A History of Children and Childhood in Modern Europe (HIH1022)
|Staff||Dr Ana Antic - Convenor|
|Duration of Module||Term 2: 11 weeks;|
The module will introduce students to a large variety of historical sources such as legal decrees, government and international organization records, newspaper articles, medical journal articles and other scientific literature, medical and psychiatric records and patient case files (including psychoanalytic case studies), photographs and films, art, cartoons, fiction, police reports and trial records. It will also explore different ways in which historians can recover children's voices and perspectives, and will expose students to a broad range of children's writings, such memoirs, diaries and letters. Students will conduct their own research into these sources, evaluate their significance and limitations, and use them to explore particular themes in depth.
We will consider questions such as: Did childhood exist in the past, or is it a modern invention? Is childhood a biological or 'natural' and universal stage of human development, or is it the product of society, culture, and history? How do experiences of growing up vary depending on class, race, gender, and other social factors? Can we identify change in some areas and continuities in others, and why? In Europe’s recent history, children were often constructed as essential for the development, survival and prosperity of the nation; the module will explore the consequences of such potentially volatile coupling of children and nation-building. Moreover, the twentieth century saw many attempts to directly involve children in both democratic and authoritarian politics, which significantly affected both experiences and perceptions of childhood, and at times led to extreme violence committed both towards and by children. The module will also address the emergence of the figure of the child 'expert' – the paediatrician, psychologist, educator, social worker – and consider their role in shaping our views towards children and in defining 'normality' for them. At the same time, we will trace how the legal status of children changed over time, and how and why the concept of children's rights emerged. In considering these questions, we will address themes such as inequality, victimization, education, children's literature, parenting and different cultural representations of children.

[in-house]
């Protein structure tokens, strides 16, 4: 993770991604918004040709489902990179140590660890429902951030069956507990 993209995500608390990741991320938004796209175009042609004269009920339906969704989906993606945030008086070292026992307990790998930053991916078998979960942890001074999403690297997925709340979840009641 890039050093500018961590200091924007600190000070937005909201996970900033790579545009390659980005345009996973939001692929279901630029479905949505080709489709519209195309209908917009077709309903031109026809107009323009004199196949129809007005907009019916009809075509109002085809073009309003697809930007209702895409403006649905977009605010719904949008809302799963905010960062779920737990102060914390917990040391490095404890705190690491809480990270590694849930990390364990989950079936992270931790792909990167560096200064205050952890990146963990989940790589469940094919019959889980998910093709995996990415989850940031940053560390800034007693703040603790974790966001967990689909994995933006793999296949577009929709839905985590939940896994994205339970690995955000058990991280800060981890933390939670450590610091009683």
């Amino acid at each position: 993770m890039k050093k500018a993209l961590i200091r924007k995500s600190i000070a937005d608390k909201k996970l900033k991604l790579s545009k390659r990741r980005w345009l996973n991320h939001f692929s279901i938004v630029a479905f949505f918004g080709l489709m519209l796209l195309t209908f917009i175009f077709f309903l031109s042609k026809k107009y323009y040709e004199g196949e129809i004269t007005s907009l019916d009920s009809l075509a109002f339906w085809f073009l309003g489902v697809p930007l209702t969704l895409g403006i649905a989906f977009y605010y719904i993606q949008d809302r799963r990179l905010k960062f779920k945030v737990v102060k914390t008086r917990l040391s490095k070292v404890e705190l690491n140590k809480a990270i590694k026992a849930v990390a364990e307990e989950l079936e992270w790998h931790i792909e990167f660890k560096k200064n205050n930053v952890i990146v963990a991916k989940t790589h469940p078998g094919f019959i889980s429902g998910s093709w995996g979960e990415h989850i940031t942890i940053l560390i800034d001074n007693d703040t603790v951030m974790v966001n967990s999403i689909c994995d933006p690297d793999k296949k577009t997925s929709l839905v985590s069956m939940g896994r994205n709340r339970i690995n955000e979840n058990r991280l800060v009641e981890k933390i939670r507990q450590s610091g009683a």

ILO: Module-specific skills
- 1. Understand and assess the main developments in the history of children and childhood in modern Europe.
- 2. Work critically with a range of written and visual sources relating to the topic.
- 3. Assess the sources in relation to the historical debates, purposes for which different contemporary sources were produced, and analyse and evaluate their reliability and usefulness for the study of modern conceptualisations of children and childhood.
ILO: Discipline-specific skills
- 4. Identify the problems of using historical sources, e.g. utility, limitations, etc, and compare the validity of different types of sources.
- 5. Answer a question briefly and concisely.
- 6. Present work orally, respond to questions orally, and think quickly of questions to ask other students.
ILO: Personal and key skills
- 7. Conduct independent study and group work, including the presentation of material for group discussion, developed through the mode of learning.
- 8. Digest, select and organise material to produce, to a deadline, a coherent and cogent argument, developed through the mode of assessment.
- 9. Work with others in a team and to interact effectively with the tutor and the wider group.
- 10. Write to a very tight word-length.
Weekly seminar topics may vary, but can include:
1. Modern childhood: Inventing innocence
2. The changing figure of an orphan: From Charles Dickens to post-WWII Europe
3. Childhood in a cross-cultural perspective